airplanes

Have Loop, Will Travel

By Stephen O. Frazier

I'm 80 years old with a hearing loss. What I've learned through my travels is that I need more than just my hearing aids.

In New York City not long ago, I expected to have a problem when I approached the fare booth to buy a subway pass. I knew the roar of trains constantly passing through makes it difficult for someone with typical hearing to communicate, let alone someone like me with a severe hearing loss.

National Association of the Deaf via hearingloop.org

National Association of the Deaf via hearingloop.org

But when I noticed a sign for hearing loops, a blue symbol with an ear and a “T,” I turned off my hearing aids’ mics and turned on their telecoils. To my surprise and delight, I heard quite clearly the attendant’s voice, just as a train was passing through underneath.   

Telecoils, or T-coils, are tiny coils of wire in my hearing aids that receive sound from the electromagnetic signal from a hearing loop. A hearing loop, in turn, is a wire that surrounds a defined area and is connected to a sound source such as a public address system. It emits a signal that carries the sound from its electronic source to the T-coils in my hearing aids, which are already optimized for my hearing ability. It’s as simple as flipping a switch to gain access to sound in any looped setting.

Beyond New York City, hearing loops are available around the country in auditoriums, train stations, airports, places of worship, theaters, and more. For a full and growing list, see time2loopamerica.com and aldlocator.com.

The technology also works with devices called neck loops—personal loops that replace the headsets used in assistive listening situations (such as a museum audio guide, in-flight entertainment, or a live theater production) and send sound to the telecoils of hearing aids.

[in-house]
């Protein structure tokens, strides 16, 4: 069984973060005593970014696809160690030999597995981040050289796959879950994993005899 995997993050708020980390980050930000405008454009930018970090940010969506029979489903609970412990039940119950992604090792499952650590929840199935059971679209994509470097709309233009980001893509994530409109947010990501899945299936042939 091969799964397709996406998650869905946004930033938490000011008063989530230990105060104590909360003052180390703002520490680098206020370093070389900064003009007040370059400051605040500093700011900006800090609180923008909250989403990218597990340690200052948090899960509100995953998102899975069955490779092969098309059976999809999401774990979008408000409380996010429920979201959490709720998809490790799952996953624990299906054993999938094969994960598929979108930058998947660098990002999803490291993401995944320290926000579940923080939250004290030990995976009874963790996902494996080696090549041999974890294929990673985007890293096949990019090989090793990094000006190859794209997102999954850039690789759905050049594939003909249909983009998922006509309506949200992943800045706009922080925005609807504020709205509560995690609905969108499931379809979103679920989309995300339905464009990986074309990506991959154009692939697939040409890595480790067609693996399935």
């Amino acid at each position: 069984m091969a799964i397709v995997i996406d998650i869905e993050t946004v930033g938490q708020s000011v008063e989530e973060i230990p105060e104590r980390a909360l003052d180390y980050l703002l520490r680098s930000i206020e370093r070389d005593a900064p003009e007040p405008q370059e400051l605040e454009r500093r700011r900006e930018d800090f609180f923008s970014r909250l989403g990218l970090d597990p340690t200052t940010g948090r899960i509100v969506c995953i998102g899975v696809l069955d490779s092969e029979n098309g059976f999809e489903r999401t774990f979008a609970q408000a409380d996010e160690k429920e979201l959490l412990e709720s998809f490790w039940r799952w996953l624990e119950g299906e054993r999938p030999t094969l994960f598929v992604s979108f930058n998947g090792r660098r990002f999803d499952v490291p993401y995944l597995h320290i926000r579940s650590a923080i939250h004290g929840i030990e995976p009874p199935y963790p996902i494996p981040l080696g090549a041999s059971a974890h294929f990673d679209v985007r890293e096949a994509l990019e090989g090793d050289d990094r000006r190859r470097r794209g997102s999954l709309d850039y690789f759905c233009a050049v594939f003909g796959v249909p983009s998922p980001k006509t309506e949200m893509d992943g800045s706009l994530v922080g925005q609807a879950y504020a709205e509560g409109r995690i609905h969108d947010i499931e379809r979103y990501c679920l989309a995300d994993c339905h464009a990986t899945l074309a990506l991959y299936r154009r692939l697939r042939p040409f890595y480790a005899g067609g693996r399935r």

Travelers with hearing loss should look for the international hearing loop symbol, which is usually blue in the U.S. but may be maroon or green or some other color abroad. If you aren’t sure whether your hearing aid has T-coils, talk to your hearing healthcare provider. Keep in mind the smallest-size hearing aids sometimes do not come with telecoils.

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Here are some of my other travel tips, as a lifelong travel enthusiast:

  • If you have a Pocket Talker or some other personal sound amplifier, take it along with a neck loop to hear over cabin noise in flight.  

  • Download a speech-to-text app like Live Caption or InnoCaption to your cell phone to let you read what's said to you by others.

  • Download a captioned phone app such as the one from Hamilton CapTel so you will have captioned phone access during your trip, for both placing and receiving calls.

  • Pack extra hearing aid batteries and, if you have one, an extra hearing aid for the trip.  

  • If your hearing aids are rechargeable, be sure to take the charger and put it in your carry-on in case your checked luggage doesn't arrive with you.